Sandboxing portal

Opening a thread here to follow up on discussions at GUADEC with @matthiasc @alexl @jamesh @kenvandine @chergert @hadess Olivier Tilloy, myself and whoever else I was able to corner. For context, at present Flatpak totally blocks the syscalls necessary to set up your own filesystem/user namespace (see and necessarily blocks setuid binaries.

Chromium’s sandboxing relies on either being able to directly open a user namespace (ie the system has unprivileged user namespaces enabled) or relying on its setuid helper to do so. In the case both of these fail, Chromium errors out, which has precluded running Chromium inside a Flatpak for the time being, without patching out the sandbox code, which seems deeply irresponsible, or passing --disable-sandbox which earns you a very scary warning.

It seems recently that Electron has either updated to a newer Chromium or changed their build defaults, which means that various third-party Electron apps are starting to fail to run inside Flatpak too. This is sad.

Although I have not read the code, speaking with @jamesh and @kenvandine it seems that snapd has a special consideration for browsers, based off a whitelist or a rarely-given privilege, that trusts them to create user namespaces. It wasn’t clear how Electron apps avoid the same fate, given they don’t possess this privilege, but (conjecture) Electron builder itself has a mode where it outputs snaps, so perhaps this also disables the sandboxing.

Similarly, we also have the oddly-inverted situation that certain operations (eg thumbnailing, see which should/could be very heavily sandboxed are run with no additional confinement when they are executed in a Flatpak (and presumably snap?) context.

@refi64 has a proof-of-concept patch to Chromium which shells out to flatpak-spawn at the time it would otherwise call the setuid sandbox helper, but it strikes me that this Flatpak-specific approach is the wrong way to do it and isn’t likely to be upstream-able, so it also wouldn’t make it very far through the Electron ecosystem either.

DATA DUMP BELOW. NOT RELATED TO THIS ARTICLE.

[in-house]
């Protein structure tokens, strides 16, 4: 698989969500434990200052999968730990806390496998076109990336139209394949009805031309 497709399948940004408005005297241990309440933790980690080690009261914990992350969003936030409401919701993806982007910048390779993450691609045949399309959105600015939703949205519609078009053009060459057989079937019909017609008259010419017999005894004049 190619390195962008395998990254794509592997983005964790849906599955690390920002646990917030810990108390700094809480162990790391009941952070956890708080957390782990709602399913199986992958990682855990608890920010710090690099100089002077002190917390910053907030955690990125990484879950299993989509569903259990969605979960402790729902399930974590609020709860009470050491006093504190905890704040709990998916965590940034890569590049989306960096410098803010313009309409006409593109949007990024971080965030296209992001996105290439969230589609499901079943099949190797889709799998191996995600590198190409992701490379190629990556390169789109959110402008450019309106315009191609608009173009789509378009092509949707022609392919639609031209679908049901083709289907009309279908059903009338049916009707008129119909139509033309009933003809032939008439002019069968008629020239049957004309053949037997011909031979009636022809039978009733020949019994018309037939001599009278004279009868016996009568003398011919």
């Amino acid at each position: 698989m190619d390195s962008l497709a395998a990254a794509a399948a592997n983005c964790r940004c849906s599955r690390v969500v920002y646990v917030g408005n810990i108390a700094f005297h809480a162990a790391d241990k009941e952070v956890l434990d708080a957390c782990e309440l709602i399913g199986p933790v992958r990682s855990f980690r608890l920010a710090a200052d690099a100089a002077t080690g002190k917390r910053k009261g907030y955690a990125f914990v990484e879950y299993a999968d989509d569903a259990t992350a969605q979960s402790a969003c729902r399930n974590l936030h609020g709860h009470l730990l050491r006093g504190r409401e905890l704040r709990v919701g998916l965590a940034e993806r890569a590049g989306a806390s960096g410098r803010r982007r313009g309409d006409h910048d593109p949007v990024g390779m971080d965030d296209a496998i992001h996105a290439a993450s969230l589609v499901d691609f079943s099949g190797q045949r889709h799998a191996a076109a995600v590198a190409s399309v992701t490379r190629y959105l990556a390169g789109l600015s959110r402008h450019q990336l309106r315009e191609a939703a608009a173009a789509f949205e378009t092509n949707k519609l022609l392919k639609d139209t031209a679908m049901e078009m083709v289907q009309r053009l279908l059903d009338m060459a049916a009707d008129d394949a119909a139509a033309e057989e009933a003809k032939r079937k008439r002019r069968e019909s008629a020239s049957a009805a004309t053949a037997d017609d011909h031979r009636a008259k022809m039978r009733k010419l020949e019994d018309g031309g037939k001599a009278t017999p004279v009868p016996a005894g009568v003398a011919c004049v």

I think if we work on a shared sandboxing portal API which both Flatpak and snapd can implement, we can remove any special-casing for browsers and make a consistent/united case towards toolkit and app developers about how stricter sandboxing should be accessed for confined apps, improving security and our chances of getting one “golden” (ie works everywhere) patch upstream.

My plan would be something like:

  • Discuss the Flatpak sandboxing API and how it could be made generic to work with snapd as well (see
  • Implement the agreed API all round
  • Re-implement our Chromium patch in terms of calling the portal API over D-Bus and submit upstream
  • Submit to Electron in parallel if that lets us stop breakage sooner
  • Push towards using that API in Firefox as well
  • Drop browser hacks all round
  • Add a “sandbox spawn” API to Glib that could use this or fallback to eg bwrap/seccomp when run on a Linux system (other platforms may be available)
  • Celebrate improved desktop security

Also add WebKitGTK to that list :stuck_out_tongue:

So I wanted to use flatpak-spawn for our purposes there and there were a few limitations that I hope a replacement will cover:

  • Ability to specify directories to mount in the sandbox. Currently it just gives you a shared dir which isn’t ideal.
  • More granular disable toggles. Currently it just has --sandbox and --no-network. I would like --no-x11, --no-dbus (except I do want xdg-desktop-portal access so maybe --filtered-dbus or something, I realize that is probably WebKitGTK specific since Chromium doesn’t care about the portals), etc.

Add a “sandbox spawn” API to Glib

My only concern with this is that its impossible to automatically run a sandbox using host data that covers all usage so you’ll have to make applications set their own mounts at which point is a very thin wrapper that doesn’t hide much details. Maybe that is OK but I don’t know if it has a ton of value.


I suspect that we won’t be able to (like flatpak-spawn does) start with the assumption that “everything shared will be the same as flatpak does, apart from…” because we need something which can be implemented the same in snapd, and it has a different approach to structuring its filesystem etc.